Since this weather window marks the beginning of summer, the treks can be uncomfortable due to the overhead sun. Sometimes it may rain cats & dogs, making the tracks slippery and challenging to traverse.
Autumn (September to Mid-December)
If you're not very fond of the blazing sun keeping a watch on you but also yearn for an adventure under skies that are deep blue when the air is pure and conditions are optimal - then the autumn season has all of this on offer for you. Most people like to choose this weather window when the monsoon has just finished purifying the landscapes, and the visibility couldn't be better. The vivid scenery of the Himalayas is beyond explanation!
The season starts in the first portion of September when the weather is not as unpredictable as it was in the last quarter. The monsoon has finished, but the environment smells freshened with clear views of far-stretched valleys and sky stabbing Himalayas. The weather window in October/November is feasible to embark on long routed treks, especially those over 3,000-4,000 metres. The evenings near December can be cold sometimes, so a warm sleeping bag is a must-have, and we provide this for you on all of our treks.
The temperature ranges between 15°-25°C in lower elevations and mid alpine altitudes with promising views in October-November of Mt Everest (8,849m), Kanchenjunga (8,586m), Lhotse (8,516m), Manaslu (8,163), and Machhapuchhare (6,993m) from unbelievable distances.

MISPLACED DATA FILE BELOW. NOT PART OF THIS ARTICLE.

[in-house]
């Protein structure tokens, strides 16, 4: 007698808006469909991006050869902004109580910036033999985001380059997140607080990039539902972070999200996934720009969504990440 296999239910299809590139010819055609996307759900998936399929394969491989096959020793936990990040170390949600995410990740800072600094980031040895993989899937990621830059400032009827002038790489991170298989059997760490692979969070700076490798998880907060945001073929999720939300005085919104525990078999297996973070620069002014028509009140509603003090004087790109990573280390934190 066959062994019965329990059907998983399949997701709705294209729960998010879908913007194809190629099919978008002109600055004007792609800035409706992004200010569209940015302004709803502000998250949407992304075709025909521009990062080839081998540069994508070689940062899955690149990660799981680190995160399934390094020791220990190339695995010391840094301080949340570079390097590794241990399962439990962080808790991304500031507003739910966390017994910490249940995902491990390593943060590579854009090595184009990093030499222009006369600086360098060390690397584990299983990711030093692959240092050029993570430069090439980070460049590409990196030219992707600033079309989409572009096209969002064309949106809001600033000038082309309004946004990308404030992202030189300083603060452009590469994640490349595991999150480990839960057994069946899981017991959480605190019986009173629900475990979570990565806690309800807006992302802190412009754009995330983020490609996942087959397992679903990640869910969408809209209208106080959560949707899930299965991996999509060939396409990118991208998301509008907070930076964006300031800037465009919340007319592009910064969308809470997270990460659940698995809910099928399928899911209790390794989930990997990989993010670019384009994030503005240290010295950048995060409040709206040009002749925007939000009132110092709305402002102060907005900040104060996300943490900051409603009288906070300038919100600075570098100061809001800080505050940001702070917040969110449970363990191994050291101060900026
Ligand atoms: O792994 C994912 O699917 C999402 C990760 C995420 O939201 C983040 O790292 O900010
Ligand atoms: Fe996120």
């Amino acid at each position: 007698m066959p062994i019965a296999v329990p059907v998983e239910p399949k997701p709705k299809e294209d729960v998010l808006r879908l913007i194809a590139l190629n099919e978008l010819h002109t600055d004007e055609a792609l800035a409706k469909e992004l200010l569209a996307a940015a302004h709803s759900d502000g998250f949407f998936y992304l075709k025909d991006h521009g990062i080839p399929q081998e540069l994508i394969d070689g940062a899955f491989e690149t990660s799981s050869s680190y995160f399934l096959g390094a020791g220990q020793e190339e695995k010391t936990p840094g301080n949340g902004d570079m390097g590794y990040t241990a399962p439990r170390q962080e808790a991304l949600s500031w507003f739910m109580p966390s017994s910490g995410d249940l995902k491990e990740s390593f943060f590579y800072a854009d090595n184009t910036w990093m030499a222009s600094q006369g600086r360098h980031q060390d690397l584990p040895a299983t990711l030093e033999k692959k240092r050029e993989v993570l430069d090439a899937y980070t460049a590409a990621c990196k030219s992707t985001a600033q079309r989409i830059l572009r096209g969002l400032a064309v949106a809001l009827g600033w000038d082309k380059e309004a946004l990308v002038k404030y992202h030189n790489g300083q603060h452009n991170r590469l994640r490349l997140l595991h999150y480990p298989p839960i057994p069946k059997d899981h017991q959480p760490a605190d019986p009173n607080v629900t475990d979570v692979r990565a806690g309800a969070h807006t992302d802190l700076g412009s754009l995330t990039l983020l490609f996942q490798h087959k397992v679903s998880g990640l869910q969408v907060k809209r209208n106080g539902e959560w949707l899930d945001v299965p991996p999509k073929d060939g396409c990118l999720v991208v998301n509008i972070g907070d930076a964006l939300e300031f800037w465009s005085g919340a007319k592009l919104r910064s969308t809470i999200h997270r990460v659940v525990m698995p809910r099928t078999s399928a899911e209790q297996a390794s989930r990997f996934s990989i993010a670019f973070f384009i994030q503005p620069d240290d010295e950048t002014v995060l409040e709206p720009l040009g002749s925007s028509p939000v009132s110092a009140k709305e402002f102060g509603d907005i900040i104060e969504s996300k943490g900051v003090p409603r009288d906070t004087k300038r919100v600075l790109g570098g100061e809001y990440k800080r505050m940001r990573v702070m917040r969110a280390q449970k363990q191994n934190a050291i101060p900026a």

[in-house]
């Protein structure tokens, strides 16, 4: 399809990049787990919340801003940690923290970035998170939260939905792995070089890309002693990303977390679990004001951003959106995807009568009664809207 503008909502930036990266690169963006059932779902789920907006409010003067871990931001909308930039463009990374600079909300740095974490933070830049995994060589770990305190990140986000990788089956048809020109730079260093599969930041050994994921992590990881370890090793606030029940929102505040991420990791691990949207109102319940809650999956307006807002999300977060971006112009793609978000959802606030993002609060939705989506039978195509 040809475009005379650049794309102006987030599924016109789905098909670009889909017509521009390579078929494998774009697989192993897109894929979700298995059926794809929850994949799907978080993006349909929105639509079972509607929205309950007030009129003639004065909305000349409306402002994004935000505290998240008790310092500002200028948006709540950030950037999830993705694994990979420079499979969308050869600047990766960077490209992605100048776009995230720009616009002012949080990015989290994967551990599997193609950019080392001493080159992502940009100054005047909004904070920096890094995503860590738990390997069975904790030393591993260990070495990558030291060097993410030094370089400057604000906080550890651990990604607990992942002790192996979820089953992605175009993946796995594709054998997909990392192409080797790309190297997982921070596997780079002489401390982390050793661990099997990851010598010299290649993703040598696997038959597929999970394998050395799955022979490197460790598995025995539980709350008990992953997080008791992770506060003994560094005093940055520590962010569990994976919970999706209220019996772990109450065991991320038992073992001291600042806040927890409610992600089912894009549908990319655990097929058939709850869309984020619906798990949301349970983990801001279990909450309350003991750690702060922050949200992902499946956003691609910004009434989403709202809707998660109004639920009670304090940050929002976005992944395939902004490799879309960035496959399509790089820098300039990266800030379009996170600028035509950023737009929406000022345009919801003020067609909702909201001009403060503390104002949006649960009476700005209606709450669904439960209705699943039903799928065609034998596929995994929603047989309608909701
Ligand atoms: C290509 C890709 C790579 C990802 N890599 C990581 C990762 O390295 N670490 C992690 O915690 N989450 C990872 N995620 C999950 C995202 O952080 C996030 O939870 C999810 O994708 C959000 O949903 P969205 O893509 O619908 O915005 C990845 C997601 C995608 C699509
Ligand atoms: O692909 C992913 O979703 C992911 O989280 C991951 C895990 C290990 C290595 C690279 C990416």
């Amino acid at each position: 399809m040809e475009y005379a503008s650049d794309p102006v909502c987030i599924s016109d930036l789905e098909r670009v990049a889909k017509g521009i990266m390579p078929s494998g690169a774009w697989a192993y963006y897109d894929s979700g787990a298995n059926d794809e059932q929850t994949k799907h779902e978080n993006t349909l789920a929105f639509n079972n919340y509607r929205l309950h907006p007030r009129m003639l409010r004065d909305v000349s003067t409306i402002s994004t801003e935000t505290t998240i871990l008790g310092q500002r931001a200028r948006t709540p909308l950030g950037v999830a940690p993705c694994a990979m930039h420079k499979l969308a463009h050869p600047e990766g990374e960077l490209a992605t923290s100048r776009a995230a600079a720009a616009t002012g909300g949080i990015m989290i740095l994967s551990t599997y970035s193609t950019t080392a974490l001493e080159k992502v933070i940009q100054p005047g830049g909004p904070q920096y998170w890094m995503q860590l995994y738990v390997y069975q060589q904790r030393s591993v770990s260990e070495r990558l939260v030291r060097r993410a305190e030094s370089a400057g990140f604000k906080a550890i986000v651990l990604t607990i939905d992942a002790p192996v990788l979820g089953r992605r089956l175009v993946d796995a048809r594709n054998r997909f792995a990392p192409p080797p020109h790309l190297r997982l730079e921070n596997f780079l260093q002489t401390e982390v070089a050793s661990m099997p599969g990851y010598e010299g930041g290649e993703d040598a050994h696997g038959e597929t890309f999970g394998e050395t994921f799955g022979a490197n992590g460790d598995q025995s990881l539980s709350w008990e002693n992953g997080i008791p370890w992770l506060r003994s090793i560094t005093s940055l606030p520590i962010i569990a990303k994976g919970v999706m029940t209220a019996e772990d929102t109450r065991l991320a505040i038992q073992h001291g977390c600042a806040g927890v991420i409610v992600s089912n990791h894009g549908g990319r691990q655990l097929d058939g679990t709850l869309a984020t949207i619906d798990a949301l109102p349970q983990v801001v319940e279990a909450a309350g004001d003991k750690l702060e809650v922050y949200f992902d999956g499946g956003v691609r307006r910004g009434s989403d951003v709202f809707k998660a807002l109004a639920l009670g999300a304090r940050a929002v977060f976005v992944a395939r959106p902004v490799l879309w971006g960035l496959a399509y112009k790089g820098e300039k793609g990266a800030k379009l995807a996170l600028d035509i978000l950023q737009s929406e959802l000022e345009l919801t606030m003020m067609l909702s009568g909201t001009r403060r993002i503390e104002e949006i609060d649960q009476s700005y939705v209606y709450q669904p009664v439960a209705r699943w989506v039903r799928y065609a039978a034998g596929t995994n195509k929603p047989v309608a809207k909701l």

There will be warmer days and comparatively colder nights that open gateways for treks like Kanchenjunga Trek, Makalu Base Camp, Mardi Himal Trek, Langtang Gosaikunda, and Everest Base Camp Trek.
Relish the eccentric Full Moon Festival at an alpinist altitude of Gosaikunda Lake. It is said that religious Hindu disciples flock towards the holy lake on the full moon nights for religious ceremonies and rituals. If the opportunity presents, be sure to witness such unthinkable ceremonial practices at God's place at 4,000m. The Festival of Lights, also known as Tihar, where you can even join a local hoedown, and Dashain, one of the biggest festivals in Nepal, also falls in the very same autumn season. Since music and dance are inseparable from Nepal’s culture, any fond of such interests will indeed have a great time at this part of the year.
Sadly the season cannot hold back like-minded people, and it may get crowded at some places. But this also gives you a chance to interact with people and listen to their stories.
Remember, anything that could happen will happen (sometimes)!
Imagine... we’re an hour away from reaching our accommodation from where we’ll start trekking. All of a sudden, we hear word of a landslide that will put up a barricade for a day or two.
..Or one of our vehicles malfunctions.
..Or the weather doesn’t cooperate as expected.
..Or you get a sore muscle or a sour stomach.
We pray that we will face none of these scenarios on our treks, but they are things that are completely out of our control, and they can happen. So in case something like this were to happen, we encourage you to always have an extra day or two worked into your itinerary, so that we don't have to hurry through places or cut our trek short and leave you missing out on experiencing your journey to its fullest.
An additional day might be a great relief too - especially if you can’t hold yourself back from wandering sidetracks or stopping by a once-in-a-decade festival. We are very flexible and only more than happy to accommodate you if this is to be the case.
We can’t wait to journey with you!